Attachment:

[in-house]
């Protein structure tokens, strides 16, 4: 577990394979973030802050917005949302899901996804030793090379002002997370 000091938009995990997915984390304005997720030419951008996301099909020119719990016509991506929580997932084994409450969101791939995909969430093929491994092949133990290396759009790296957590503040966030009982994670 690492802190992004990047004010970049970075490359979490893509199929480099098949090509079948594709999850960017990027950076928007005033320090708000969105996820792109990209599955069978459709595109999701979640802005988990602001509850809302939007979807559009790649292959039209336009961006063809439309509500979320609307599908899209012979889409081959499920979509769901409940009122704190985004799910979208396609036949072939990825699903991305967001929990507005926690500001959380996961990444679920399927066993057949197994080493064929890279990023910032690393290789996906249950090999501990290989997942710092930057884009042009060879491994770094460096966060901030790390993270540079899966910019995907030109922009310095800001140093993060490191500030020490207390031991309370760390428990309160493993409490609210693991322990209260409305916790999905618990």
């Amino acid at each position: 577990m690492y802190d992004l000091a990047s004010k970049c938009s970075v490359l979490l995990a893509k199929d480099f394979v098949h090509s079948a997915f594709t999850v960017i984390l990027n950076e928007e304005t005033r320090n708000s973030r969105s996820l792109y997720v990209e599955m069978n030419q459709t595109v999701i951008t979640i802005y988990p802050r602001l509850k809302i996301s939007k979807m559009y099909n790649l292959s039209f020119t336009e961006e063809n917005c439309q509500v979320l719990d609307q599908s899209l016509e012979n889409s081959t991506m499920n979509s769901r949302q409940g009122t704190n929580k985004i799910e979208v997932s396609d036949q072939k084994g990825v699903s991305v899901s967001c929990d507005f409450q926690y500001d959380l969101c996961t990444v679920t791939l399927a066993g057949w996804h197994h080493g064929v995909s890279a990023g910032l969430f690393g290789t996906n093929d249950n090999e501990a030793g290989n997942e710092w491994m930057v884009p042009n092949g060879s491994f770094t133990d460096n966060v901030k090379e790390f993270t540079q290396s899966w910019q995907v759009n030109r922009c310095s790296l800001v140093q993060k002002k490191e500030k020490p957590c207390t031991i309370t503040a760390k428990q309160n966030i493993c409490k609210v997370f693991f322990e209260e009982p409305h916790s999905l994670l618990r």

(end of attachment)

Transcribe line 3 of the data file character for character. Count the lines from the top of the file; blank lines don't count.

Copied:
């Amino acid at each position: 577990m690492y802190d992004l000091a990047s004010k970049c938009s970075v490359l979490l995990a893509k199929d480099f394979v098949h090509s079948a997915f594709t999850v960017i984390l990027n950076e928007e304005t005033r320090n708000s973030r969105s996820l792109y997720v990209e599955m069978n030419q459709t595109v999701i951008t979640i802005y988990p802050r602001l509850k809302i996301s939007k979807m559009y099909n790649l292959s039209f020119t336009e961006e063809n917005c439309q509500v979320l719990d609307q599908s899209l016509e012979n889409s081959t991506m499920n979509s769901r949302q409940g009122t704190n929580k985004i799910e979208v997932s396609d036949q072939k084994g990825v699903s991305v899901s967001c929990d507005f409450q926690y500001d959380l969101c996961t990444v679920t791939l399927a066993g057949w996804h197994h080493g064929v995909s890279a990023g910032l969430f690393g290789t996906n093929d249950n090999e501990a030793g290989n997942e710092w491994m930057v884009p042009n092949g060879s491994f770094t133990d460096n966060v901030k090379e790390f993270t540079q290396s899966w910019q995907v759009n030109r922009c310095s790296l800001v140093q993060k002002k490191e500030k020490p957590c207390t031991i309370t503040a760390k428990q309160n966030i493993c409490k609210v997370f693991f322990e209260e009982p409305h916790s999905l994670l618990r």